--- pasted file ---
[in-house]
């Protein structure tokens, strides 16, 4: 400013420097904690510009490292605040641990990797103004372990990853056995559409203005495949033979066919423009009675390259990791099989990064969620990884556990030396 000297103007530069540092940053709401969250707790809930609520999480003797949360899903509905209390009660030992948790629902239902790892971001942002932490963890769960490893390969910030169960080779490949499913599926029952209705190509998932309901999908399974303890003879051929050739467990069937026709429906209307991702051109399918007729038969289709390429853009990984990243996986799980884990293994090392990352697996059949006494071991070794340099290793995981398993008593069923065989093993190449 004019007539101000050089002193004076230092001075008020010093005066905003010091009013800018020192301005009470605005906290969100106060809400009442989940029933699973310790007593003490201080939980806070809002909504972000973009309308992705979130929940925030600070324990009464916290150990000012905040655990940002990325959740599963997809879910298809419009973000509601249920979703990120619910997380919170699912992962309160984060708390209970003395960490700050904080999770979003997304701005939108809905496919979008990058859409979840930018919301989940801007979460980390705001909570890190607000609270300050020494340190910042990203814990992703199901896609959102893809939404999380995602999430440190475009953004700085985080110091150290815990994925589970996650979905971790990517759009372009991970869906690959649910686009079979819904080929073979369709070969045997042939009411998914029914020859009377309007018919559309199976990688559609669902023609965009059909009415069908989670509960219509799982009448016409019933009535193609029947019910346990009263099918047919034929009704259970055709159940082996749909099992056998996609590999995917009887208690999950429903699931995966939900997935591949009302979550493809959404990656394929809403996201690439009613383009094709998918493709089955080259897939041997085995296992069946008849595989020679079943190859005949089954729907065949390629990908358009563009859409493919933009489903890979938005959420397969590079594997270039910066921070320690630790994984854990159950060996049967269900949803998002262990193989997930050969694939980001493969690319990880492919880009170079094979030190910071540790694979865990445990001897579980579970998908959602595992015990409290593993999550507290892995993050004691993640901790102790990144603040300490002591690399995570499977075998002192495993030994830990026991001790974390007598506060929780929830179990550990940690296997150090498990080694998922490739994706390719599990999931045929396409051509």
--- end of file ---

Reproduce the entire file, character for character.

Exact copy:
[in-house]
């Protein structure tokens, strides 16, 4: 400013420097904690510009490292605040641990990797103004372990990853056995559409203005495949033979066919423009009675390259990791099989990064969620990884556990030396 000297103007530069540092940053709401969250707790809930609520999480003797949360899903509905209390009660030992948790629902239902790892971001942002932490963890769960490893390969910030169960080779490949499913599926029952209705190509998932309901999908399974303890003879051929050739467990069937026709429906209307991702051109399918007729038969289709390429853009990984990243996986799980884990293994090392990352697996059949006494071991070794340099290793995981398993008593069923065989093993190449 004019007539101000050089002193004076230092001075008020010093005066905003010091009013800018020192301005009470605005906290969100106060809400009442989940029933699973310790007593003490201080939980806070809002909504972000973009309308992705979130929940925030600070324990009464916290150990000012905040655990940002990325959740599963997809879910298809419009973000509601249920979703990120619910997380919170699912992962309160984060708390209970003395960490700050904080999770979003997304701005939108809905496919979008990058859409979840930018919301989940801007979460980390705001909570890190607000609270300050020494340190910042990203814990992703199901896609959102893809939404999380995602999430440190475009953004700085985080110091150290815990994925589970996650979905971790990517759009372009991970869906690959649910686009079979819904080929073979369709070969045997042939009411998914029914020859009377309007018919559309199976990688559609669902023609965009059909009415069908989670509960219509799982009448016409019933009535193609029947019910346990009263099918047919034929009704259970055709159940082996749909099992056998996609590999995917009887208690999950429903699931995966939900997935591949009302979550493809959404990656394929809403996201690439009613383009094709998918493709089955080259897939041997085995296992069946008849595989020679079943190859005949089954729907065949390629990908358009563009859409493919933009489903890979938005959420397969590079594997270039910066921070320690630790994984854990159950060996049967269900949803998002262990193989997930050969694939980001493969690319990880492919880009170079094979030190910071540790694979865990445990001897579980579970998908959602595992015990409290593993999550507290892995993050004691993640901790102790990144603040300490002591690399995570499977075998002192495993030994830990026991001790974390007598506060929780929830179990550990940690296997150090498990080694998922490739994706390719599990999931045929396409051509």